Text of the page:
The Breakfast Table

Supreme Court 2015: Why don’t the justices let people hear their summaries?

There is no crazier place than the Supreme Court plaza on the morning of a big decision day.

SCOTUS media
Television news crews wait for the Supreme Court to release decisions on June 22, 2015, in Washington.

Photo by Jonathan Ernst/Reuters

Dear Walter, Judge Posner, Marty, Mark and Kenji:

Good morning to all of you. As we prepare for Thursday morning’s decisions, I just want to reflect on what happens at the court on these big decision days. Because it’s every kind of crazy. And perfectly fixable.

At 10 this morning, the court will announce opinions in the ceremonial courtroom and also hand out great reams of paper opinions in the public information office. Reporters standing before cameras on the steps of the court will then attempt to describe the cases through some process of mentalism, or by using the services of interns in winged shoes—runners tasked with delivering paper copies of decisions to their media overlords. (There was an incident earlier this week involving a CNN intern who accidentally strapped a camera to his chest in the pressroom. We need not discuss further.)


Now all this decision day insanity might be remedied by allowing the American people to listen in live to opinion announcements, but the court will not permit this. According to a great new report by Tony Mauro—this is in part because having a coherent audio announcement policy would reveal that the court has an incoherent opinion summary policy. As Tony writes:

Release of opinion announcements is an especially prickly issue with the justices. The announcements are summaries written by the justice who wrote the majority, and the other justices in the majority don’t sign off on the wording. Current and former justices have said they are sometimes surprised to hear the announcement, which may overstate or oversimplify the holding in ways they don’t approve. As a result, some justices don’t want the opinion announcements to be featured in the news media as an accurate representation of court decisions.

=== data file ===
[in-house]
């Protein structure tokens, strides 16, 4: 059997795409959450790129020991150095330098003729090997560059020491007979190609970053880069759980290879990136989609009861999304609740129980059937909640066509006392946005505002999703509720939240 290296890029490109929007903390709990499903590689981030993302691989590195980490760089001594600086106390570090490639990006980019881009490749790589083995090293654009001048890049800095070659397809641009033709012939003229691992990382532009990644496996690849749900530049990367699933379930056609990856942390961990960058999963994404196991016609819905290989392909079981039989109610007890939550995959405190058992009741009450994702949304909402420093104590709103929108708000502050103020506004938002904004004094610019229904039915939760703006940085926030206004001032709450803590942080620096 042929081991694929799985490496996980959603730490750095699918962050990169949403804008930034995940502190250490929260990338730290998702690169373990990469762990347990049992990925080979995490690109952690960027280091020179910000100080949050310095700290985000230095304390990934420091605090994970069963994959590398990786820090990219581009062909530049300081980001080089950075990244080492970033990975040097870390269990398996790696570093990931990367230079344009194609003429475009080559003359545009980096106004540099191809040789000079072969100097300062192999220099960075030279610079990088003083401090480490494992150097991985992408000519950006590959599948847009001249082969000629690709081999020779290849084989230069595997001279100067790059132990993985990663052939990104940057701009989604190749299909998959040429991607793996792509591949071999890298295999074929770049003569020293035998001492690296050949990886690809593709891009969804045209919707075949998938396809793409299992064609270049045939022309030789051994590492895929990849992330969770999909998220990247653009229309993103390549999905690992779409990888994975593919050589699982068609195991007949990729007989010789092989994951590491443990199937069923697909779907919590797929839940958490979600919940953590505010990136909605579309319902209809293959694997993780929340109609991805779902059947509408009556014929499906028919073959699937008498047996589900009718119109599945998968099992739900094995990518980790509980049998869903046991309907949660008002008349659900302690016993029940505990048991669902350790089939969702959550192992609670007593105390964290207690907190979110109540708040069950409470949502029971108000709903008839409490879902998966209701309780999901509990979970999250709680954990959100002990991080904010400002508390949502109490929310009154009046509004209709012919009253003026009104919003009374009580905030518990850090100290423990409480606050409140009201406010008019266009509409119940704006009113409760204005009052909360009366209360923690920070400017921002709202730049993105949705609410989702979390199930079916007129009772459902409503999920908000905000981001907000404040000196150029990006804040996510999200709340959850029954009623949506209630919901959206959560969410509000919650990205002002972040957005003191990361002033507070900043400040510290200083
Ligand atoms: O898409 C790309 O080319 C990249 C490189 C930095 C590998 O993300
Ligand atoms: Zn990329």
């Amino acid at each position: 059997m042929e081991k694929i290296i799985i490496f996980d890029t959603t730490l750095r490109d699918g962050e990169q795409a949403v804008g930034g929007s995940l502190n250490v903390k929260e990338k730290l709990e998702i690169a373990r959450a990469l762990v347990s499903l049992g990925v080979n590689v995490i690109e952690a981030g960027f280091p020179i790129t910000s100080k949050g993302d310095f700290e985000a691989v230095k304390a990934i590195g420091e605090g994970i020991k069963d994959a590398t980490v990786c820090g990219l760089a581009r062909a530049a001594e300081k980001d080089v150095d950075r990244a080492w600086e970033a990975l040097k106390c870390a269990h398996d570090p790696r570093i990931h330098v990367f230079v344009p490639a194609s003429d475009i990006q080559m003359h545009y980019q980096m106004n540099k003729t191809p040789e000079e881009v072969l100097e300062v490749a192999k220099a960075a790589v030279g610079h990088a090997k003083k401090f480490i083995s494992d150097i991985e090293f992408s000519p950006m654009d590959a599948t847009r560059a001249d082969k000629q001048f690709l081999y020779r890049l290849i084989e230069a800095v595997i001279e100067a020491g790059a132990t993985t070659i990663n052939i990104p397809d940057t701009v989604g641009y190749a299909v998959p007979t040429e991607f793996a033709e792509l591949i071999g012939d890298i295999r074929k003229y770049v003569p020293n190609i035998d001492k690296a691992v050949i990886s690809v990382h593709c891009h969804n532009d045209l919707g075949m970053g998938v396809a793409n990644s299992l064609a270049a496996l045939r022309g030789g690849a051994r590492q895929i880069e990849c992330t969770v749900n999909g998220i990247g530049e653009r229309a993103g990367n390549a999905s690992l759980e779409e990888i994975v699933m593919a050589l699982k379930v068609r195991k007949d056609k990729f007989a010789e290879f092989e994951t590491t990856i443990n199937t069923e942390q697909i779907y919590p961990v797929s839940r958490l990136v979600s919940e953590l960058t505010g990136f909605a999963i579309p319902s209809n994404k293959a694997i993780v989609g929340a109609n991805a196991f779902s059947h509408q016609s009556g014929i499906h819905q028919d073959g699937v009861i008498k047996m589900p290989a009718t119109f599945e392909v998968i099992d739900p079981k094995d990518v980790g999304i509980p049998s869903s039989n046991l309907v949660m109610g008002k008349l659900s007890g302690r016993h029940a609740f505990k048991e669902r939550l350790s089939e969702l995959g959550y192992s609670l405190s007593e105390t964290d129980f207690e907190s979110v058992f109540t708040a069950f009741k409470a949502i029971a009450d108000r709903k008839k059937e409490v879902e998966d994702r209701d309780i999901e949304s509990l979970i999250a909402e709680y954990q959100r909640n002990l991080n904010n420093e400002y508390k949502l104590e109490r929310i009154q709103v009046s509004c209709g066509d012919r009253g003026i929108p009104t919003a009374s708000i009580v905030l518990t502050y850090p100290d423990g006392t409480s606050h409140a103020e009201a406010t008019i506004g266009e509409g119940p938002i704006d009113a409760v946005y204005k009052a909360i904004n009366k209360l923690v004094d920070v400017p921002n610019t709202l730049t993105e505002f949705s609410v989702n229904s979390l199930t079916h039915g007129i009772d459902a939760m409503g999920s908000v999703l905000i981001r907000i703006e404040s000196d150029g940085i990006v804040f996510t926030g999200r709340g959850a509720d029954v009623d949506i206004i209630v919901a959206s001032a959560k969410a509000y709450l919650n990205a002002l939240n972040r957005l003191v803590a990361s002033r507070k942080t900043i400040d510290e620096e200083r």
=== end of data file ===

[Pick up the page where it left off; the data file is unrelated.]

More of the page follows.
So this morning, I am killing time by working up this scenario that is half torts exam and half Greek tragedy, wherein an NBC intern is racing across the plaza at 10:05 a.m. ET. It’s slippery, because that plaza is waxy like a luge, on the vague architectural principle that justice is best served slippery. In my scenario, the intern trips, falls, breaks an ankle—oh, and also she hails from a state with no state-established insurance exchange, only a federal exchange. And, wait for it: When they prize the opinion from her hand, it’s King v. Burwell, the health care challenge. At which point, the court begins finally to allow audio coverage of opinions.

It could happen.

All right, talk to you at 10:05, gentlemen. May the 2015 Running of the Interns proceed without incident.

Read the previous entry, by Mark Joseph Stern | Read the next entry, by Walter Dellinger.